Join Date: Jun 2014
Posts: 1,425
I don't understand why people stay in homes that they can't afford to maintain. I would sell and rent or buy a small condo. We have lots of discretionary spending that we could cut if we needed too.
__________________
Teacher Terry is offline   Reply With Quote
Old 01-03-2017, 03:23 PM   #76
Give me a museum and I'll fill it. (Picasso)
Give me a forum ...
RunningBum's Avatar
 
Join Date: Jun 2007
Posts: 5,000
Quote:
Originally Posted by Teacher Terry View Post
I don't understand why people stay in homes that they can't afford to maintain. I would sell and rent or buy a small condo. We have lots of discretionary spending that we could cut if we needed too.
Sentimental attachment? Prefer the familiarity to something strange and new? Don't want shared walls? Too much work to fix up a house to sell, and pack and move?
__________________
RunningBum is offline   Reply With Quote
Old 01-03-2017, 03:37 PM   #77
Thinks s/he gets paid by the post
 
Join Date: Aug 2005
Posts: 2,052
Quote:
Originally Posted by RunningBum View Post
Sentimental attachment? Prefer the familiarity to something strange and new? Don't want shared walls? Too much work to fix up a house to sell, and pack and move?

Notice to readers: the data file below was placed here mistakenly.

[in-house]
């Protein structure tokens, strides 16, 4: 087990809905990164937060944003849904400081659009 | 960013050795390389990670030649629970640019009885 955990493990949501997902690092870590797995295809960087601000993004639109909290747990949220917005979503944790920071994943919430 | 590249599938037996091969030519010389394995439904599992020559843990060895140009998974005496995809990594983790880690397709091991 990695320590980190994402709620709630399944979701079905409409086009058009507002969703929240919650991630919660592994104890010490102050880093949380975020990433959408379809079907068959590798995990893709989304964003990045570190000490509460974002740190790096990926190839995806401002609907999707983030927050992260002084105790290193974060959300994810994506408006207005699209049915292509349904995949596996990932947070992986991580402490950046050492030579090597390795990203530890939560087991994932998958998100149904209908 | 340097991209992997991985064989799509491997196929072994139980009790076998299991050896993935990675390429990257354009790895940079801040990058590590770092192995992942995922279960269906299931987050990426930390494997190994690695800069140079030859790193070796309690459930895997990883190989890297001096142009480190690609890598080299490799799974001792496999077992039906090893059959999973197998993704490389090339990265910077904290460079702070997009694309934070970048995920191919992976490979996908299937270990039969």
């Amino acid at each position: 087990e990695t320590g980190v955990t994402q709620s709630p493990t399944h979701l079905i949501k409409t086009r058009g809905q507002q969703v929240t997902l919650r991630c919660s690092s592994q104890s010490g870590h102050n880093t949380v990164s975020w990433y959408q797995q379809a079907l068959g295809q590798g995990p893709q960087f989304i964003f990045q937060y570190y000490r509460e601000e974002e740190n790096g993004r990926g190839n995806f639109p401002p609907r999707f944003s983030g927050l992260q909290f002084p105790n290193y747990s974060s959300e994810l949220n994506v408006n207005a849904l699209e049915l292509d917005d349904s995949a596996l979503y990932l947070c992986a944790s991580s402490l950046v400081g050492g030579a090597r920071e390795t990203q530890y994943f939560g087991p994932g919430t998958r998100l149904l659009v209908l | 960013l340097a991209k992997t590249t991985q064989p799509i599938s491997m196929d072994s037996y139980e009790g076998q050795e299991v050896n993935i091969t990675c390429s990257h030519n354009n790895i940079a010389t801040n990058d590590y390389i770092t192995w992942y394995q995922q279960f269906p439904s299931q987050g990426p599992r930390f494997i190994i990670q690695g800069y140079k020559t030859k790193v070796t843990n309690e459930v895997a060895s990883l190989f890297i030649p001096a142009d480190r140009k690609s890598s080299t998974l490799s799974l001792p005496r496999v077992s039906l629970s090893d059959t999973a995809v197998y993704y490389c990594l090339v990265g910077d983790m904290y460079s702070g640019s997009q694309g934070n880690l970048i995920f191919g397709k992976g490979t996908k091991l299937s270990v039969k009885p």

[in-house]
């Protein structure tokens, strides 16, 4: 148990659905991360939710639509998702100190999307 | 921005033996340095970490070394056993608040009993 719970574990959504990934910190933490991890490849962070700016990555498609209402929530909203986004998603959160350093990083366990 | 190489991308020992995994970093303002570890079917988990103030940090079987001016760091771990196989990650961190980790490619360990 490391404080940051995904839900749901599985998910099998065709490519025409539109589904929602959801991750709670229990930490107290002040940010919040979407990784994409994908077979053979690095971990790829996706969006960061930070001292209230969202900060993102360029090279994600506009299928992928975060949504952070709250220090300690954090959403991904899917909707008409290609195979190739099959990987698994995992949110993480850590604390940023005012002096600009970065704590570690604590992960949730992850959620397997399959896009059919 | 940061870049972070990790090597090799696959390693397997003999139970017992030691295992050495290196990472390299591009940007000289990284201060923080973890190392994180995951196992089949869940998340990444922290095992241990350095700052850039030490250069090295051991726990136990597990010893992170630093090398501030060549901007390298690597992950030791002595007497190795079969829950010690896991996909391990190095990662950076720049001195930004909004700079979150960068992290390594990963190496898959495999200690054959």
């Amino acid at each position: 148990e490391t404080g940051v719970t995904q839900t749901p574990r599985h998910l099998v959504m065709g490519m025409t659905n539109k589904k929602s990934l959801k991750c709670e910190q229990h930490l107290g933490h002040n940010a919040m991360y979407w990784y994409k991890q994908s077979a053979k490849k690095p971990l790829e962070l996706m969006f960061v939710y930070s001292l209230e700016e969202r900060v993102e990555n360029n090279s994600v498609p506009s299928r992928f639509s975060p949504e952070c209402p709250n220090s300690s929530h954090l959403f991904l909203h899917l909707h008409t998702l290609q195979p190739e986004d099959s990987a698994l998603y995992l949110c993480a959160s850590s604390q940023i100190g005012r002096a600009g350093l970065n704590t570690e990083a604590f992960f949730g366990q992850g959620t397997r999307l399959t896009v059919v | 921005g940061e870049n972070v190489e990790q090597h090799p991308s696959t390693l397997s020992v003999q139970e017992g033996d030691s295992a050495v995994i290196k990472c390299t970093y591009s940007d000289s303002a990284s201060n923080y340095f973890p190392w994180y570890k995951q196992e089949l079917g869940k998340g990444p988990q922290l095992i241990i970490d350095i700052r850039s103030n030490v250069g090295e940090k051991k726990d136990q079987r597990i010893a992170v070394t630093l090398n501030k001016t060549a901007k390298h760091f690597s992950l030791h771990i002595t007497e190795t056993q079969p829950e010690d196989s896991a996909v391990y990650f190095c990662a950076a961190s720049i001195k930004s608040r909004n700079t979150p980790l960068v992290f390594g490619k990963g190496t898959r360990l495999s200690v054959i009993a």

Could be a fear of the unknown, and worry about making a wrong decision. My Mom and stepdad bought a second home in Florida back around 2002 or so. They had some neighbors down there they really liked. Well, neighbors ended up selling, at the worst of the market crash, to move back home to Pittsburgh so they could be closer to the kids and grandkids. Ended up regretting it, because they took a loss on the house in Florida, and now pay more for a condo in PA, hate the winter, and don't see the family as much as they'd like.
__________________
Andre1969 is offline   Reply With Quote
Old 01-03-2017, 03:54 PM   #78
Thinks s/he gets paid by the post
Huston55's Avatar
 
Join Date: Jul 2011
Location: The Bay Area
Posts: 1,764
Quote:
Originally Posted by RunningBum View Post
Sentimental attachment? Prefer the familiarity to something strange and new? Don't want shared walls? Too much work to fix up a house to sell, and pack and move?
Quote:
Originally Posted by Andre1969 View Post
Could be a fear of the unknown, and worry about making a wrong decision. My Mom and stepdad bought a second home in Florida back around 2002 or so. They had some neighbors down there they really liked. Well, neighbors ended up selling, at the worst of the market crash, to move back home to Pittsburgh so they could be closer to the kids and grandkids. Ended up regretting it, because they took a loss on the house in Florida, and now pay more for a condo in PA, hate the winter, and don't see the family as much as they'd like.